A Raisi victory may have implications for relations with the West. Raisi is known to be hostile to the West and will probably be defiant toward the US in particular, complicating efforts by President Joe Biden to revive talks over Iran’s nuclear programme and restore the  2015 Joint Comprehensive Plan of Action (JCPOA, nuclear deal). Indirect talks between Tehran and Washington are ongoing in Vienna which have raised hope for the deal’s revival. While Raisi may not be directly opposed to the deal, he is known to have criticised it in the past, particularly the terms of the deal which was struck by incumbent Rouhani, and is likely to take a more hardline approach to negotiations. This will particularly be the case should Biden seek to expand the deal to cover Iran’s support for regional proxies. Furthermore, Raisi is thought to have the backing of a number of conservatives and hardliners who want to widen Iran's nuclear programme. While it is unlikely that a deal will be approved before Iran’s elections, the need to achieve economic relief through the lifting of US sanctions will probably remain a focal point that will incentivise the negotiation process even in the event of a Raisi presidency. Indeed, should a deal be reached under Raisi hardliners will probably to take credit for the economic benefits of the lifting of sanctions.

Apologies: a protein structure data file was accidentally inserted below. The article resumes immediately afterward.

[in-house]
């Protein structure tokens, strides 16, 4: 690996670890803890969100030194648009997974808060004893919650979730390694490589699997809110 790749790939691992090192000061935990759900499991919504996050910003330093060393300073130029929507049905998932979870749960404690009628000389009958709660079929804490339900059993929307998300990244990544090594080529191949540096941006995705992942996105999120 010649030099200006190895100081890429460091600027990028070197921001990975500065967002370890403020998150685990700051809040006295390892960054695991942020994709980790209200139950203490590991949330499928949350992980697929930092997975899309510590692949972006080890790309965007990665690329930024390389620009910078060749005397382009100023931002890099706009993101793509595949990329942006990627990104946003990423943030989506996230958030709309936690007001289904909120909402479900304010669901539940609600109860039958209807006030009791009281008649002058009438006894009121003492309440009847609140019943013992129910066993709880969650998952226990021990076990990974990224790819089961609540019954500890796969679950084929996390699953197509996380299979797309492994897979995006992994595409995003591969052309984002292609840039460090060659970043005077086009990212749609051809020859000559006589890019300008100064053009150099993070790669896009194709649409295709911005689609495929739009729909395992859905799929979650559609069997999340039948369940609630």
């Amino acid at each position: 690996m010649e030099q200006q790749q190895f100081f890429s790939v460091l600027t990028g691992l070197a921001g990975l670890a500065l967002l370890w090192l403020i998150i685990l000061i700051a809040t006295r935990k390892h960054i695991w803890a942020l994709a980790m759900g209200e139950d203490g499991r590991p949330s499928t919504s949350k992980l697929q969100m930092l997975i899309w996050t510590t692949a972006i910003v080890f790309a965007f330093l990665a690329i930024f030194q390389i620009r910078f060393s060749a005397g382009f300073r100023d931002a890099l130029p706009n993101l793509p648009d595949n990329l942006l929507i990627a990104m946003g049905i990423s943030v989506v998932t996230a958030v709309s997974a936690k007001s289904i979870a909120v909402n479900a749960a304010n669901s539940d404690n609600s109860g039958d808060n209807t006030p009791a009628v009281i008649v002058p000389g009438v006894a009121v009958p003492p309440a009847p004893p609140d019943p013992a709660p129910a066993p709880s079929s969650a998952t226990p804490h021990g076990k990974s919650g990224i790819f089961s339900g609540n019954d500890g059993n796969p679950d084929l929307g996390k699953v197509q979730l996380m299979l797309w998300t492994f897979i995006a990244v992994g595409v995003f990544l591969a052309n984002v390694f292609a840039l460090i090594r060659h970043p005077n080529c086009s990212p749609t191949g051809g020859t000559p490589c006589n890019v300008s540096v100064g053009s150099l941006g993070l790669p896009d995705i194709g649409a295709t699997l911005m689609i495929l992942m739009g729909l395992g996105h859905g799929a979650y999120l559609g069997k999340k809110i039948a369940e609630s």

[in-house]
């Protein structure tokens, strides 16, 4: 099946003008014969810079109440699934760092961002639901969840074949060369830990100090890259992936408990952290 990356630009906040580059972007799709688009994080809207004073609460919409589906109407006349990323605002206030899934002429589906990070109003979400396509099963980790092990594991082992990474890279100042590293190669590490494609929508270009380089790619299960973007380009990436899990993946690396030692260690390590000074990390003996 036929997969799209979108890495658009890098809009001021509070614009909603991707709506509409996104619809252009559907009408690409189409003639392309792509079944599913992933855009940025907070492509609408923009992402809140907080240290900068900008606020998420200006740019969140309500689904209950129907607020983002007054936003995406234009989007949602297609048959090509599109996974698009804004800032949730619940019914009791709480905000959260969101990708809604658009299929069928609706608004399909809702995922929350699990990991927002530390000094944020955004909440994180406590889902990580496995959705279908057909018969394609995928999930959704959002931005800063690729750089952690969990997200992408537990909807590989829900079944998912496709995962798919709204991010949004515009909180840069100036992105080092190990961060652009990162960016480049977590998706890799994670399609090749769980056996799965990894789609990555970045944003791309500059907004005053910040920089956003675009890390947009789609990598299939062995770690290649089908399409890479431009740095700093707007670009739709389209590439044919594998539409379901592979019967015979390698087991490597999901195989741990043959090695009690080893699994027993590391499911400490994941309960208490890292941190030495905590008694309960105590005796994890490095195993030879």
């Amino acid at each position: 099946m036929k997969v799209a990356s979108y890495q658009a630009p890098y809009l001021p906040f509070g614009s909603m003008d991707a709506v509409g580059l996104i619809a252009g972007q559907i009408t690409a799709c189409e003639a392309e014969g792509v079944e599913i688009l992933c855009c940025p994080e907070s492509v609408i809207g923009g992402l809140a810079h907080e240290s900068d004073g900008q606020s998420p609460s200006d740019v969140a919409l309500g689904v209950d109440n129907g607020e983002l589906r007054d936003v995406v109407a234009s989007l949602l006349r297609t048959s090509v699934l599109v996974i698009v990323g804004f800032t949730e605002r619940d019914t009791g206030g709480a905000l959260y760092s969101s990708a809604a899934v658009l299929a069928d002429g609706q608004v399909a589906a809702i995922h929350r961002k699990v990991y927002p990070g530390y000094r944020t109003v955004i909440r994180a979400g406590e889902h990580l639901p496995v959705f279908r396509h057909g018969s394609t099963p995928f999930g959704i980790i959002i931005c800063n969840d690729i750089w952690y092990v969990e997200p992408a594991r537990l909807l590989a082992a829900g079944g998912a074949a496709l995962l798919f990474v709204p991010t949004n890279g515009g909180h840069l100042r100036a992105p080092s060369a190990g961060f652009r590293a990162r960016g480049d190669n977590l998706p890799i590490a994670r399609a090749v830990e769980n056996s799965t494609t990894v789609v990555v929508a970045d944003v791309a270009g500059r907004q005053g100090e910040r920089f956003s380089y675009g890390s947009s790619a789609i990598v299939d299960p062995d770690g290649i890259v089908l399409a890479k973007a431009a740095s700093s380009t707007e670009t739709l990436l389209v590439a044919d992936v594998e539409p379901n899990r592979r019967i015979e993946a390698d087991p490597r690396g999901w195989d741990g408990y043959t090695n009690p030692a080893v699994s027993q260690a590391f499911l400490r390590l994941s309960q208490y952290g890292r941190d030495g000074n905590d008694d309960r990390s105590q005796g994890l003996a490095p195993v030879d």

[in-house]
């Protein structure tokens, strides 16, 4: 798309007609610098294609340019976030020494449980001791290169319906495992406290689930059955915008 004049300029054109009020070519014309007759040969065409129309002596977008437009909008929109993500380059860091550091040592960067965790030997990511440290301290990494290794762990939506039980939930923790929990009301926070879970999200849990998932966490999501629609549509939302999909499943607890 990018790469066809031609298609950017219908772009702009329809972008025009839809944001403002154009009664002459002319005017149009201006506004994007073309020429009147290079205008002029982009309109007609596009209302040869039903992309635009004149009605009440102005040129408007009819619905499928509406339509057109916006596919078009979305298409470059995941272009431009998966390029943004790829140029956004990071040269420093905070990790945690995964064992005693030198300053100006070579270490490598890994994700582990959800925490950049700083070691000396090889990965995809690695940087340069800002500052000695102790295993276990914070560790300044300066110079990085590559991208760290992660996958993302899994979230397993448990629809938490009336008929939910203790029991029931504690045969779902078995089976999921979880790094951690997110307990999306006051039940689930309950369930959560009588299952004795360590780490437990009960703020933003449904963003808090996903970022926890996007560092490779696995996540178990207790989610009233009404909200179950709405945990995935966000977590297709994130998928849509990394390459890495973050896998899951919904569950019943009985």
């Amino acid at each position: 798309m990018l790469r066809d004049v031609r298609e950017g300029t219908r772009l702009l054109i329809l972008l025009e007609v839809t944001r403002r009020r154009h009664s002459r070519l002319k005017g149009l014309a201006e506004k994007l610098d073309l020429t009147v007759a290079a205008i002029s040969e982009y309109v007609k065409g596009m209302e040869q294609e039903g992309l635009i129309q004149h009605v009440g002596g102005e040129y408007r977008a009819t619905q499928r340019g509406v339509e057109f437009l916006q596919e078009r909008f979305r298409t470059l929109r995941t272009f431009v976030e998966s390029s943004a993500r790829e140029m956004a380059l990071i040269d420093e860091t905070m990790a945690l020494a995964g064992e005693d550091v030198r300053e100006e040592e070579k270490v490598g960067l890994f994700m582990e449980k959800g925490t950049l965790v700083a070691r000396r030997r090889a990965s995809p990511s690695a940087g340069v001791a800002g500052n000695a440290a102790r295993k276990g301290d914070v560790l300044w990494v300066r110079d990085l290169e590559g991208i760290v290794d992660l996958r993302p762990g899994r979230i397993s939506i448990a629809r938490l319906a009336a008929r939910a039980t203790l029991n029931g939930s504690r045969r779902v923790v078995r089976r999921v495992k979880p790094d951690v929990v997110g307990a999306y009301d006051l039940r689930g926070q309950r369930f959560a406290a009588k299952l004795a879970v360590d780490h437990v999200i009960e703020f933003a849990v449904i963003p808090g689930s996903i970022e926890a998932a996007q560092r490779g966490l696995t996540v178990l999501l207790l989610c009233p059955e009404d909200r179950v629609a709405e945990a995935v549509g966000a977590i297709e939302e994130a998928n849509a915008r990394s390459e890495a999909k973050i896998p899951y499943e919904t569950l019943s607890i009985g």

In the longer term, a Raisi presidential victory could set the path for his eventual placement as Iran’s supreme leader. Khamenei is 82-years-old and dogged by questions about his health; he had previously been president of Iran which he took over as supreme leader in 1989 following the death of Ayatollah Khomeini. Raisi’s has a high level of experience in the various Iranian institutions, including his role in the judiciary and experience as custodian of Astan Quds Razavi, the wealthiest charity in the Muslim world and the organisation in charge of Iran’s holiest shrine. A presidential win would give him experience in the executive branch and at least the ostensible popular legitimacy for such a role in its eventuality.